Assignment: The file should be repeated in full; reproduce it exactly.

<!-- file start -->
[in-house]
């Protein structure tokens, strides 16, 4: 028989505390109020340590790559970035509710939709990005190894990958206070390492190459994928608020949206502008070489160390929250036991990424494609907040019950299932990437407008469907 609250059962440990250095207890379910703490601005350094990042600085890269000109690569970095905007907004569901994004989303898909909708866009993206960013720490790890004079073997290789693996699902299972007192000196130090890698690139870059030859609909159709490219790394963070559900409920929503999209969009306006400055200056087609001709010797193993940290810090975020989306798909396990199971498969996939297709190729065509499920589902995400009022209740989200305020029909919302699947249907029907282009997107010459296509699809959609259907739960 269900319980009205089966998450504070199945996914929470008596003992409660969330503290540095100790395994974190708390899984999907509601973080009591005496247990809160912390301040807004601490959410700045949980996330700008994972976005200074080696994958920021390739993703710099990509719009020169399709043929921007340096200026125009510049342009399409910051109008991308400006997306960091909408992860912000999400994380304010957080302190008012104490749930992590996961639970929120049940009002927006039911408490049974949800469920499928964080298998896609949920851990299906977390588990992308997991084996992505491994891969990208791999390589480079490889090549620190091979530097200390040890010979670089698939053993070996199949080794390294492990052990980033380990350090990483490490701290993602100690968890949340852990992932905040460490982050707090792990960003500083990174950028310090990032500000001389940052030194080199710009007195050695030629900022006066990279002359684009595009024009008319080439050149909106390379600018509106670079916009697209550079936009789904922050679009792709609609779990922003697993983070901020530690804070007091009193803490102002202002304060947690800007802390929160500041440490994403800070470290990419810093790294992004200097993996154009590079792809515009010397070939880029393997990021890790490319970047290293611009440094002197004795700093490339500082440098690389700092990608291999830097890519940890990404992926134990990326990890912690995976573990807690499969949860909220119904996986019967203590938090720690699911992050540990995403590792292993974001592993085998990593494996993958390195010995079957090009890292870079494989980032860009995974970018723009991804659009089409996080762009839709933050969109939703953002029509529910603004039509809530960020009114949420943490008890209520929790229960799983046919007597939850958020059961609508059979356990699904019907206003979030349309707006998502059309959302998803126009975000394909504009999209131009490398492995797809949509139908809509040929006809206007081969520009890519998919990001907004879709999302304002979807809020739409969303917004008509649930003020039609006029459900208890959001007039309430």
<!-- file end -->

[in-house]
């Protein structure tokens, strides 16, 4: 028989505390109020340590790559970035509710939709990005190894990958206070390492190459994928608020949206502008070489160390929250036991990424494609907040019950299932990437407008469907 609250059962440990250095207890379910703490601005350094990042600085890269000109690569970095905007907004569901994004989303898909909708866009993206960013720490790890004079073997290789693996699902299972007192000196130090890698690139870059030859609909159709490219790394963070559900409920929503999209969009306006400055200056087609001709010797193993940290810090975020989306798909396990199971498969996939297709190729065509499920589902995400009022209740989200305020029909919302699947249907029907282009997107010459296509699809959609259907739960 269900319980009205089966998450504070199945996914929470008596003992409660969330503290540095100790395994974190708390899984999907509601973080009591005496247990809160912390301040807004601490959410700045949980996330700008994972976005200074080696994958920021390739993703710099990509719009020169399709043929921007340096200026125009510049342009399409910051109008991308400006997306960091909408992860912000999400994380304010957080302190008012104490749930992590996961639970929120049940009002927006039911408490049974949800469920499928964080298998896609949920851990299906977390588990992308997991084996992505491994891969990208791999390589480079490889090549620190091979530097200390040890010979670089698939053993070996199949080794390294492990052990980033380990350090990483490490701290993602100690968890949340852990992932905040460490982050707090792990960003500083990174950028310090990032500000001389940052030194080199710009007195050695030629900022006066990279002359684009595009024009008319080439050149909106390379600018509106670079916009697209550079936009789904922050679009792709609609779990922003697993983070901020530690804070007091009193803490102002202002304060947690800007802390929160500041440490994403800070470290990419810093790294992004200097993996154009590079792809515009010397070939880029393997990021890790490319970047290293611009440094002197004795700093490339500082440098690389700092990608291999830097890519940890990404992926134990990326990890912690995976573990807690499969949860909220119904996986019967203590938090720690699911992050540990995403590792292993974001592993085998990593494996993958390195010995079957090009890292870079494989980032860009995974970018723009991804659009089409996080762009839709933050969109939703953002029509529910603004039509809530960020009114949420943490008890209520929790229960799983046919007597939850958020059961609508059979356990699904019907206003979030349309707006998502059309959302998803126009975000394909504009999209131009490398492995797809949509139908809509040929006809206007081969520009890519998919990001907004879709999302304002979807809020739409969303917004008509649930003020039609006029459900208890959001007039309430």